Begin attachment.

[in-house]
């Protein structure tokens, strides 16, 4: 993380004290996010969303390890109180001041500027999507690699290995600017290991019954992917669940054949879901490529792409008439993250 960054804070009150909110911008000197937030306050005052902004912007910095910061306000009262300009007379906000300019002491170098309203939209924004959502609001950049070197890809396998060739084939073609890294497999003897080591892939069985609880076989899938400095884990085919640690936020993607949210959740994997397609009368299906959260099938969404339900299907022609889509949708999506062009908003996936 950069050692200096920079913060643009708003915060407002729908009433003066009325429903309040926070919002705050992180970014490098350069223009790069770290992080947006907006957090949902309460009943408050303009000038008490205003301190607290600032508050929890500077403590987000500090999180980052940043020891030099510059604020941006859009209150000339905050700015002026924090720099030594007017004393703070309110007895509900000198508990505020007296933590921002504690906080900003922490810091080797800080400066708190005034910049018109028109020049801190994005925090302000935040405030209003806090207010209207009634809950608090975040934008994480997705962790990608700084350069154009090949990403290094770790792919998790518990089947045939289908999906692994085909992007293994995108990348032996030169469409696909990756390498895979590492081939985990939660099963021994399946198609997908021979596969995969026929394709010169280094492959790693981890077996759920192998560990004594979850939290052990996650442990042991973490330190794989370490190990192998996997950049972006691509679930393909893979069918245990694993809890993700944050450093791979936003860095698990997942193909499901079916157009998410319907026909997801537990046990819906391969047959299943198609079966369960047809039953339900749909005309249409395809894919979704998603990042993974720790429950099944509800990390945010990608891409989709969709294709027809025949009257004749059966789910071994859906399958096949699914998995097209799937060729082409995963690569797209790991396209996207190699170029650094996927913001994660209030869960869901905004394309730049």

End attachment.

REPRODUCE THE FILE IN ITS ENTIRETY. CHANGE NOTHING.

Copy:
[in-house]
């Protein structure tokens, strides 16, 4: 993380004290996010969303390890109180001041500027999507690699290995600017290991019954992917669940054949879901490529792409008439993250 960054804070009150909110911008000197937030306050005052902004912007910095910061306000009262300009007379906000300019002491170098309203939209924004959502609001950049070197890809396998060739084939073609890294497999003897080591892939069985609880076989899938400095884990085919640690936020993607949210959740994997397609009368299906959260099938969404339900299907022609889509949708999506062009908003996936 950069050692200096920079913060643009708003915060407002729908009433003066009325429903309040926070919002705050992180970014490098350069223009790069770290992080947006907006957090949902309460009943408050303009000038008490205003301190607290600032508050929890500077403590987000500090999180980052940043020891030099510059604020941006859009209150000339905050700015002026924090720099030594007017004393703070309110007895509900000198508990505020007296933590921002504690906080900003922490810091080797800080400066708190005034910049018109028109020049801190994005925090302000935040405030209003806090207010209207009634809950608090975040934008994480997705962790990608700084350069154009090949990403290094770790792919998790518990089947045939289908999906692994085909992007293994995108990348032996030169469409696909990756390498895979590492081939985990939660099963021994399946198609997908021979596969995969026929394709010169280094492959790693981890077996759920192998560990004594979850939290052990996650442990042991973490330190794989370490190990192998996997950049972006691509679930393909893979069918245990694993809890993700944050450093791979936003860095698990997942193909499901079916157009998410319907026909997801537990046990819906391969047959299943198609079966369960047809039953339900749909005309249409395809894919979704998603990042993974720790429950099944509800990390945010990608891409989709969709294709027809025949009257004749059966789910071994859906399958096949699914998995097209799937060729082409995963690569797209790991396209996207190699170029650094996927913001994660209030869960869901905004394309730049």